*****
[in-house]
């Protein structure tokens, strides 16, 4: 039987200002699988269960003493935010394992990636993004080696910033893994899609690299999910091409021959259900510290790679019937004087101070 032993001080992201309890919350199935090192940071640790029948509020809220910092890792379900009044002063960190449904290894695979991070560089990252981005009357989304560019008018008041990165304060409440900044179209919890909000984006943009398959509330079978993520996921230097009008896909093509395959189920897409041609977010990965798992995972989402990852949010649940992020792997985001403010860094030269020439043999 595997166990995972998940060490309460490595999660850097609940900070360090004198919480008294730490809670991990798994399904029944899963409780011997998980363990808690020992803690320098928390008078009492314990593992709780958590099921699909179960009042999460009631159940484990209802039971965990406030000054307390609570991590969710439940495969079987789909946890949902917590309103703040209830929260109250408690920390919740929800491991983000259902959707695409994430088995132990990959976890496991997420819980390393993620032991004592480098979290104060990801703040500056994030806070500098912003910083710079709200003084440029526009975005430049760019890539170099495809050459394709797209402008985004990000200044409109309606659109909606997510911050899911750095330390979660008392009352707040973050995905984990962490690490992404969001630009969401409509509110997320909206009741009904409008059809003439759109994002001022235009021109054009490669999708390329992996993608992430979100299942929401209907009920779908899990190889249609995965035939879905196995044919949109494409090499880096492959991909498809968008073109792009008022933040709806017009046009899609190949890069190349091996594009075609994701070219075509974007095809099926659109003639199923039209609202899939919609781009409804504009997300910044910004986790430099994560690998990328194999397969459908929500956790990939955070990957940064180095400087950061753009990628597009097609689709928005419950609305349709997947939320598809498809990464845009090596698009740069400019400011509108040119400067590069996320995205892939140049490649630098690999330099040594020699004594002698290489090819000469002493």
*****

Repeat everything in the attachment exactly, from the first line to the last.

[in-house]
């Protein structure tokens, strides 16, 4: 039987200002699988269960003493935010394992990636993004080696910033893994899609690299999910091409021959259900510290790679019937004087101070 032993001080992201309890919350199935090192940071640790029948509020809220910092890792379900009044002063960190449904290894695979991070560089990252981005009357989304560019008018008041990165304060409440900044179209919890909000984006943009398959509330079978993520996921230097009008896909093509395959189920897409041609977010990965798992995972989402990852949010649940992020792997985001403010860094030269020439043999 595997166990995972998940060490309460490595999660850097609940900070360090004198919480008294730490809670991990798994399904029944899963409780011997998980363990808690020992803690320098928390008078009492314990593992709780958590099921699909179960009042999460009631159940484990209802039971965990406030000054307390609570991590969710439940495969079987789909946890949902917590309103703040209830929260109250408690920390919740929800491991983000259902959707695409994430088995132990990959976890496991997420819980390393993620032991004592480098979290104060990801703040500056994030806070500098912003910083710079709200003084440029526009975005430049760019890539170099495809050459394709797209402008985004990000200044409109309606659109909606997510911050899911750095330390979660008392009352707040973050995905984990962490690490992404969001630009969401409509509110997320909206009741009904409008059809003439759109994002001022235009021109054009490669999708390329992996993608992430979100299942929401209907009920779908899990190889249609995965035939879905196995044919949109494409090499880096492959991909498809968008073109792009008022933040709806017009046009899609190949890069190349091996594009075609994701070219075509974007095809099926659109003639199923039209609202899939919609781009409804504009997300910044910004986790430099994560690998990328194999397969459908929500956790990939955070990957940064180095400087950061753009990628597009097609689709928005419950609305349709997947939320598809498809990464845009090596698009740069400019400011509108040119400067590069996320995205892939140049490649630098690999330099040594020699004594002698290489090819000469002493």